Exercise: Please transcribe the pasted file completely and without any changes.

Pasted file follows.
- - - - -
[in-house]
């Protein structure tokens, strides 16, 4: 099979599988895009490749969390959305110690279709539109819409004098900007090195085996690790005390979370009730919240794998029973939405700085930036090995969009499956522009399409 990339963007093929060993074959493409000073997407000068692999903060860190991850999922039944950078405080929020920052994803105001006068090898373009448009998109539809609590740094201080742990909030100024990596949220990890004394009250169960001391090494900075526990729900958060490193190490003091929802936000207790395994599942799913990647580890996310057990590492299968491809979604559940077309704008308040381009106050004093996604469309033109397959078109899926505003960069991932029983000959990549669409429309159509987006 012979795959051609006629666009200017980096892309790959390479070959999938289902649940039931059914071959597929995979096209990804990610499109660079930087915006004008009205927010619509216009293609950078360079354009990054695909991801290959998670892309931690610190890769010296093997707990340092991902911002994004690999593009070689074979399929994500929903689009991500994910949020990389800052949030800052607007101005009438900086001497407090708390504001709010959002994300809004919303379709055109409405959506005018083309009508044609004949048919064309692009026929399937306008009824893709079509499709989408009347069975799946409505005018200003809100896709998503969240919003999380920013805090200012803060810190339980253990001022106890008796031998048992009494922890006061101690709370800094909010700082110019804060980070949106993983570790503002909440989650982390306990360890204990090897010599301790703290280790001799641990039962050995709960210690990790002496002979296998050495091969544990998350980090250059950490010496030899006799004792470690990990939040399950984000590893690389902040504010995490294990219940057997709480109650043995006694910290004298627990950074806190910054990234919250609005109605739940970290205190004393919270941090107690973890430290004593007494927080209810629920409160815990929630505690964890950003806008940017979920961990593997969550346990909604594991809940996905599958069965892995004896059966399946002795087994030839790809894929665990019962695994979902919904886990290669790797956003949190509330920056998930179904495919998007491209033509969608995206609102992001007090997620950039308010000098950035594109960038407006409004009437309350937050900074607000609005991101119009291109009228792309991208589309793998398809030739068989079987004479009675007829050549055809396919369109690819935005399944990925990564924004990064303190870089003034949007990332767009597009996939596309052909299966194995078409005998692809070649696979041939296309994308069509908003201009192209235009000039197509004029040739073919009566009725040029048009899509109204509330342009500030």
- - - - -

[in-house]
């Protein structure tokens, strides 16, 4: 099979599988895009490749969390959305110690279709539109819409004098900007090195085996690790005390979370009730919240794998029973939405700085930036090995969009499956522009399409 990339963007093929060993074959493409000073997407000068692999903060860190991850999922039944950078405080929020920052994803105001006068090898373009448009998109539809609590740094201080742990909030100024990596949220990890004394009250169960001391090494900075526990729900958060490193190490003091929802936000207790395994599942799913990647580890996310057990590492299968491809979604559940077309704008308040381009106050004093996604469309033109397959078109899926505003960069991932029983000959990549669409429309159509987006 012979795959051609006629666009200017980096892309790959390479070959999938289902649940039931059914071959597929995979096209990804990610499109660079930087915006004008009205927010619509216009293609950078360079354009990054695909991801290959998670892309931690610190890769010296093997707990340092991902911002994004690999593009070689074979399929994500929903689009991500994910949020990389800052949030800052607007101005009438900086001497407090708390504001709010959002994300809004919303379709055109409405959506005018083309009508044609004949048919064309692009026929399937306008009824893709079509499709989408009347069975799946409505005018200003809100896709998503969240919003999380920013805090200012803060810190339980253990001022106890008796031998048992009494922890006061101690709370800094909010700082110019804060980070949106993983570790503002909440989650982390306990360890204990090897010599301790703290280790001799641990039962050995709960210690990790002496002979296998050495091969544990998350980090250059950490010496030899006799004792470690990990939040399950984000590893690389902040504010995490294990219940057997709480109650043995006694910290004298627990950074806190910054990234919250609005109605739940970290205190004393919270941090107690973890430290004593007494927080209810629920409160815990929630505690964890950003806008940017979920961990593997969550346990909604594991809940996905599958069965892995004896059966399946002795087994030839790809894929665990019962695994979902919904886990290669790797956003949190509330920056998930179904495919998007491209033509969608995206609102992001007090997620950039308010000098950035594109960038407006409004009437309350937050900074607000609005991101119009291109009228792309991208589309793998398809030739068989079987004479009675007829050549055809396919369109690819935005399944990925990564924004990064303190870089003034949007990332767009597009996939596309052909299966194995078409005998692809070649696979041939296309994308069509908003201009192209235009000039197509004029040739073919009566009725040029048009899509109204509330342009500030």